Al Haynes, then 57 with 25,967 flying hours, of which 7,190 were in the DC-10 was the captain of the ill-fated United Airlines flight UA232 on 19th July 1989. First Officer William Roy Records, 48, had 29,967 hours of total flight time with United Airlines, of which 7,190 were in the DC-10. Second Officer Dudley Joseph Dvorak, 51 had approximately 15,000 hours of total flying time.
Flying from Denver to Chicago an hour into the flight, the rear-mounted motor suffered an exploding fan-disc which severed all hydraulics which led to the loss of many flight controls.
The 16-year-old DC-10 was thereby rendered out-of-control. Fortunately, another off-duty pilot Training Check Airman Captain Dennis Edward Fitch, 46 with a total flight time of approximately 23,000 hours of which 3,070 was DC-10 time, was on-board to aid the crew by manipulating power on the two-remaining wing-mounted motors. They figured out how to turn or descend using the motors.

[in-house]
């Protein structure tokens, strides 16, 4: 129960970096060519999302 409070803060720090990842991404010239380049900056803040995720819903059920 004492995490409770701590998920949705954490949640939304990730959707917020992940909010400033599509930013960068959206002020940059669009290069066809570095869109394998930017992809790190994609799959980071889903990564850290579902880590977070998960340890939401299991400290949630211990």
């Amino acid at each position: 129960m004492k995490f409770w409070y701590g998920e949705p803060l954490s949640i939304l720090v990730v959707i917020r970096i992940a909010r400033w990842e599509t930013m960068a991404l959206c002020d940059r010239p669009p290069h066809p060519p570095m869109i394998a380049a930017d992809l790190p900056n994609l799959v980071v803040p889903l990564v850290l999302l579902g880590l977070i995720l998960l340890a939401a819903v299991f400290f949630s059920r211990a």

The diversionary airfield chosen for a landing attempt was Sioux City, which they reached after very difficult circumstances in 45 minutes. Without flaps they touched down at high speed and a high descent rate and the wind caused a slight bank.
The DC-10 turned onto its side and broke up, with fire. Of 296 occupants, 111 died.
The accident has since become a prime example of successful crew resource management. For much of aviation's history, the captain was considered the final authority and crews were to respect the captain's expertise and not question him. This began to change in the 1970s, especially after the Tenerife airport disaster. Crew Resource Management, while still considering the captain the final authority, instructs crew members to speak up when they detect a problem, and instructs captains to listen to their concerns.
United Airlines instituted a Crew Resource Management class in the early 1980s. The NTSB would later credit this training as valuable toward the success of United 232's crew in handling their emergency. The FAA made Crew Resource Training mandatory in the aftermath of the accident.